In the spring Youth Justice Clinic, third-year law students represent young people accused of delinquency offenses, crimes, status offenses, and school discipline cases in Durham, Orange, and Wake Counties. Specifically, students handle a wide variety of felony and misdemeanor cases in delinquency and criminal courts, ranging from disorderly conduct to assault and drug distribution. Additionally, students represent children alleged to be truant, beyond the disciplinary control of their parents, and runaways, as well as sixteen and seventeen-year-olds who have petitioned for emancipation. Students are also assigned to represent clients in long-term suspension hearings and appeals. When appropriate, students handle appellate matters.
While cases are assigned to individual students, each student works with a partner and the pair meets regularly as a team with their faculty supervisor. Students research legal theories and defenses, prepare and update case plans documenting defense strategy, draft motions and legal memoranda, and prepare witness examinations and argument for evidentiary hearings. Students also conduct pretrial and pre-sentencing investigations in which they interview state, school and defense witnesses as well as family members and service providers. Throughout the process, students maintain regular contact with their clients, advising and counseling them at each stage.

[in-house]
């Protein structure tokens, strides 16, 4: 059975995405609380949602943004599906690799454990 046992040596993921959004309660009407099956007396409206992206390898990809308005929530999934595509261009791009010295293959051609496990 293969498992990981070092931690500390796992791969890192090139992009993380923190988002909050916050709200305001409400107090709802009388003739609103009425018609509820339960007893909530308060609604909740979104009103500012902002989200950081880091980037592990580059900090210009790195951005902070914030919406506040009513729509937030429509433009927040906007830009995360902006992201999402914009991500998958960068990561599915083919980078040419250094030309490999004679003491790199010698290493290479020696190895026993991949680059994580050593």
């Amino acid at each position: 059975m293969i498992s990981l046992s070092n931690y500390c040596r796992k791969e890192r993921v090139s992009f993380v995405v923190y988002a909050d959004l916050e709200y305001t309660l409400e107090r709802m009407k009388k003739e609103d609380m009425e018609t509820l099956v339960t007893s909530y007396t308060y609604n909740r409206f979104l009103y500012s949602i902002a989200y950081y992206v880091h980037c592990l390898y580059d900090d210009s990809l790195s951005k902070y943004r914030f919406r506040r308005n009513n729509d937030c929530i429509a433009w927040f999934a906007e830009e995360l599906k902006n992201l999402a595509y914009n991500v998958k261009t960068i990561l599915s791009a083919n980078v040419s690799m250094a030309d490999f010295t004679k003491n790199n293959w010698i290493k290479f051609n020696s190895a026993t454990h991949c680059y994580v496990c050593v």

Students appear in court frequently and handle all aspects of juvenile court practice and procedure, including detention, probable cause, motions, trial and sentencing. Students regularly negotiate with prosecutors and court personnel on behalf of their clients. In the suspension context, students appear in contested hearings before school administrators and administrative law judges.
Evidence, Criminal Procedure: Investigation, Trial Advocacy. In addition, Criminal Procedure: Adjudication is strongly recommended. Students entering the Youth Justice Clinic for either the fall or the spring must also register for Criminal Lawyering Process in the fall.